Wednesday, July 30, 2008

Op-ed: SA voting for authoritarianism

A slightly edited version of this article appeared in the Business Day, Friday 25 July 2008. For more info see here and here.


Dumisani Kumalo


A distressing record of siding with the bad guys


By David Ansara and Michael Meadon


Recently the South African government rejected a draft resolution of the United Nations Security Council (SC) for sanctions on Zimbabwe following the presidential runoff elections of 27th June 2008.

Along with China, Libya, Russia and Vietnam, South Africa voted against the draft resolution which, (a) called for a return to democracy, (b) imposed an arms embargo and (c) placed targeted sanctions on the upper echelons of the government. Notably, South Africa was the only liberal democracy that voted against the resolution.

South Africa's UN ambassador, Dumisani Kumalo, argued that while the government was worried about the situation in Zimbabwe, South Africa is obliged to follow the African consensus as expressed by SADC and the AU, neither of which called for sanctions but simply expressed "grave concern". Kumalo went on to say that "dialogue" between the ruling ZANU-PF and the opposition MDC parties is the only way the problem can be addressed.

There is a tendency to see the South African government's approach to Zimbabwe as an anomaly in an otherwise noble foreign policy agenda. However, a cursory glance at South Africa's short history on the Security Council (SC) tells an altogether different story. More accurately, the failure to support the Zimbabwean resolution is just one instance in a worrying trend of endorsing authoritarianism. The most notable example of this was in the tacit support for the military regime of Burma (also known as Myanmar).

In its first major action after being elected to the SC, South Africa voted with Russia and China against a draft resolution on Burma that censured the military junta over its continued human rights abuses and called for democratic reforms. This included an injunction to end attacks on Burmese citizens, including sexual assault, abduction and acts of torture against minority groups and opposition supporters.

Since both China and Russia wielded vetoes, South Africa's vote was technically moot, however, its failure to support the resolution had major symbolic repercussions. By refusing to confront the regime South Africa put its desire to score points against the permanent members from the West ahead of the emancipation of the Burmese people. As a consequence, South Africa's international reputation as a guardian of human rights and democracy suffered enormously.

While Russia and China's 'no' votes on such matters are to be expected, South Africa's hostility to punitive measures was unseemly. According to Kumalo, the government was concerned about the situation in Burma but was worried that adopting the resolution would compromise the work of the Secretary General's envoy to Burma. He also suggested the resolution had overstepped the mandate of the SC set out by the UN Charter and that it dealt with issues best left to the Human Rights Council (HRC).

The similarities in the positions taken by the South African government vis-à-vis the Burma and Zimbabwe situations are striking. However, the validity of its reasoning in both cases is flawed in several ways.

As dictatorial regimes seldom give up power voluntarily, there has to be a change in the material circumstances of the dictators themselves for meaningful change to occur. The current Zimbabwean talks hold much promise, but it is unclear whether the results will be lasting or substantive (a la the Kenyan scenario). There is little to suggest that the mere act of "dialogue" can produce results in the absence of a force that compels the incumbents to cede power.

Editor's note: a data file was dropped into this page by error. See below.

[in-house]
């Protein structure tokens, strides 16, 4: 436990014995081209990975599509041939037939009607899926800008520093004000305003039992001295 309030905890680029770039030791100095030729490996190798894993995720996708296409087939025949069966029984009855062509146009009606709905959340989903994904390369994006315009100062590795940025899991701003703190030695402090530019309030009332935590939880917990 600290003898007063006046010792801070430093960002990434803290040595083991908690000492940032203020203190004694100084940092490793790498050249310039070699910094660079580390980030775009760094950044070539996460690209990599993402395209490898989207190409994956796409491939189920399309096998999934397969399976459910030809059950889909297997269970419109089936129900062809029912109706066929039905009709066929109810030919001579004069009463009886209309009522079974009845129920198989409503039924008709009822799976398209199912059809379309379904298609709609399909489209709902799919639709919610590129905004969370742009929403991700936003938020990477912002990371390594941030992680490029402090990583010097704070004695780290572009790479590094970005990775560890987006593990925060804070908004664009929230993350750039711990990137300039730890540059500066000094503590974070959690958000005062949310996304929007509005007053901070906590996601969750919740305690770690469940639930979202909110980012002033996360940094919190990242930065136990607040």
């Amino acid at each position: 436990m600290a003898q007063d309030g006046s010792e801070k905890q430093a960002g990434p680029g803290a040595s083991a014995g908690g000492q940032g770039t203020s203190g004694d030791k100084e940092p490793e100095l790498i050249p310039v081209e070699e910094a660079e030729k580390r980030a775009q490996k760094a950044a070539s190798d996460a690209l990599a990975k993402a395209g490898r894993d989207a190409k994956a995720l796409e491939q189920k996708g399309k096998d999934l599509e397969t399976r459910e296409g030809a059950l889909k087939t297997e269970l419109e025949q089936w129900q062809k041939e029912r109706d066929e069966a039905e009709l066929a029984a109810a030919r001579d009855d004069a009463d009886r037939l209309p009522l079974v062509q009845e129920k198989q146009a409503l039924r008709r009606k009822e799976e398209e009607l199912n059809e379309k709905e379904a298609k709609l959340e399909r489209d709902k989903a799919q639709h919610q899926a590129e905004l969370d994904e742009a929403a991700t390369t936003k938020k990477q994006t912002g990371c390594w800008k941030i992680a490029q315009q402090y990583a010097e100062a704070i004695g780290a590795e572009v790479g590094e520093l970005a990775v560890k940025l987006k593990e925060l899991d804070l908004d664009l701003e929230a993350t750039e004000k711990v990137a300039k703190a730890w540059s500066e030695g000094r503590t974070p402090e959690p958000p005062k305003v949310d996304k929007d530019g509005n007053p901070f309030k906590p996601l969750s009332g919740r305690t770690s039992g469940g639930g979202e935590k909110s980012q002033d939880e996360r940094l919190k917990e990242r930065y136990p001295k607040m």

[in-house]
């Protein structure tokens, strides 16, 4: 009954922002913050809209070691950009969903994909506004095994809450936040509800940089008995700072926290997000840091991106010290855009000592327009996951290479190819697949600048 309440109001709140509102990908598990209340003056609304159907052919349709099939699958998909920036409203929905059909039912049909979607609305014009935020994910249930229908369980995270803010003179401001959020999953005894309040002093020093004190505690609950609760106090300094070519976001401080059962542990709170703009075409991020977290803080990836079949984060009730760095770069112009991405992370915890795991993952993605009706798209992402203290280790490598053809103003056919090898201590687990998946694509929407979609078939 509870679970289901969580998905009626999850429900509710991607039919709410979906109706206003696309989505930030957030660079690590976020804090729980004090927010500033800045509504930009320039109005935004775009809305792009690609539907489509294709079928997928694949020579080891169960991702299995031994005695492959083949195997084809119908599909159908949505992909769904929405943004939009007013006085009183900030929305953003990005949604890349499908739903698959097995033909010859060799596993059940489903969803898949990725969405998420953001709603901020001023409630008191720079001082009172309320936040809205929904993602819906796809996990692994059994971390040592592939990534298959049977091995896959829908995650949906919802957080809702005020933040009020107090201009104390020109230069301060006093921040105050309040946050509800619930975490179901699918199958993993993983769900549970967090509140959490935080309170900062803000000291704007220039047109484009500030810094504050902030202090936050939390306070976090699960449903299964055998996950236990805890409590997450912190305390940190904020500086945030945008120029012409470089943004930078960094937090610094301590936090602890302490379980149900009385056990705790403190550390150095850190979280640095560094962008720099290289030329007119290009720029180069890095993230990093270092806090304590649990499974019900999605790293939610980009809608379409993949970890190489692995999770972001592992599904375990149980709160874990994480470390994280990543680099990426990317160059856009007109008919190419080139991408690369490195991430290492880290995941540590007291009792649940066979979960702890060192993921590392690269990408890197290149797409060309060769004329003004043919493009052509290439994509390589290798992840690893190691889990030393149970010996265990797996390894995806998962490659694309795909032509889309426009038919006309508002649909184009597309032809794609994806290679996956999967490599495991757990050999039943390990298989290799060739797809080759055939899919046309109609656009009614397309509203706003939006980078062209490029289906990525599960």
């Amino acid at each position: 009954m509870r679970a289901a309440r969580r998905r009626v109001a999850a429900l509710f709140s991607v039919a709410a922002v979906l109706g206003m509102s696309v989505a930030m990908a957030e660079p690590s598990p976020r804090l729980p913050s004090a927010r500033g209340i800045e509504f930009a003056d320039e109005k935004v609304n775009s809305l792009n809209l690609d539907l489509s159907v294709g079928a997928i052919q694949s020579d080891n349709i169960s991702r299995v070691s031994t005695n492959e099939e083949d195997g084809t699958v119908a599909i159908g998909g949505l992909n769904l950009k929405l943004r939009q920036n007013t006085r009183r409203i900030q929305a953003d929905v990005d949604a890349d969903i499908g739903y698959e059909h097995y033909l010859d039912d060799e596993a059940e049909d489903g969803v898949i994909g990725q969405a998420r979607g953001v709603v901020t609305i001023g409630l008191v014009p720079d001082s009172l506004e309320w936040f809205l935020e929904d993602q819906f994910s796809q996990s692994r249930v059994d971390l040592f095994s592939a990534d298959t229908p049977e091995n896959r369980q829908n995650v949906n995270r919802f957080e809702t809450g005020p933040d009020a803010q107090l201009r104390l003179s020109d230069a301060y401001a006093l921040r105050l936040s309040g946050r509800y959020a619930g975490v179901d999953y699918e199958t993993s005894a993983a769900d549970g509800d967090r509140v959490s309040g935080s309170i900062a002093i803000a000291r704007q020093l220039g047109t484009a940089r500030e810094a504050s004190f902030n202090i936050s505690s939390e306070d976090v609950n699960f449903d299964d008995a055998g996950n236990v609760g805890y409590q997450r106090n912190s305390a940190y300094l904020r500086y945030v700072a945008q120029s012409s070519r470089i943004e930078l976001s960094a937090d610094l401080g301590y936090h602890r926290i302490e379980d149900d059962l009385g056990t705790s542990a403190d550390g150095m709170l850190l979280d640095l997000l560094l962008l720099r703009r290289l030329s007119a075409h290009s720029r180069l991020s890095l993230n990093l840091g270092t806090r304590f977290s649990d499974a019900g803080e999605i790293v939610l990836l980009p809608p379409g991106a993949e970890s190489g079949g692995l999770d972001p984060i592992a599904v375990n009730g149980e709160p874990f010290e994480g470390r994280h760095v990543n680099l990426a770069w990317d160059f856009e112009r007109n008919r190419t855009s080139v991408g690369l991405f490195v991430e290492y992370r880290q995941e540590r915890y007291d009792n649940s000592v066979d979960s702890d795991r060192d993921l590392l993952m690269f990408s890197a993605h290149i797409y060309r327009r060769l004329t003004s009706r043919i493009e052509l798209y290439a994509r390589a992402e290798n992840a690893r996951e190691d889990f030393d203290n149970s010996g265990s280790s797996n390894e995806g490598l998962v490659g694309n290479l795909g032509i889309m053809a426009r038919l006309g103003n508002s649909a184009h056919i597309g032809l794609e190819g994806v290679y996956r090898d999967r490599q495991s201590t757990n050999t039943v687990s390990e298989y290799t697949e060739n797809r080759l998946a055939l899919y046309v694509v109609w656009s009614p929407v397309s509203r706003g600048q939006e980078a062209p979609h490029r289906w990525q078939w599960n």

With regards to the SC deferring to the HRC on questions of human rights, this too is disingenuous. Firstly, the HRC has no power and functions solely as a deliberative body. The HRC has no teeth and therefore no bite. Secondly, it is limited because a large proportion of its members are themselves frequent abusers of human rights, such as China, Cuba, Russia and Saudi Arabia. Moreover, South Africa's voting record on the HRC is itself abysmal – South Africa has shielded authoritarian regimes in that forum as well.

Mostly however, South Africa is hiding behind an absolutist definition of sovereignty. The idea that national sovereignty – adopted as a governing principle of international relations for purely pragmatic reasons at the Treaty of Westphalia in 1648 – is some sort of grand, unbreakable moral principle is patently absurd. South Africa should not pretend governments have the right to slaughter their own people. As Kofi Anan declared in his final speech as Secretary General of the UN "[Collective responsibility means] that respect for national sovereignty can no longer be used as a shield by governments intent on massacring their own people, or as an excuse for the rest of us to do nothing when such heinous crimes are committed"

Indeed, it is ironic that the ANC, which benefited from South Africa's isolation over the "purely sovereign" issue of Apartheid, would adopt a reactionary position with respect to the right to freedom of other peoples. As Desmond Tutu exclaimed at the time of the rejection of the Burma resolution, "If others had used the arguments we are using today when we asked them for their support against apartheid, we might still have been unfree." How long will South Africa continue to vote for authoritarianism?

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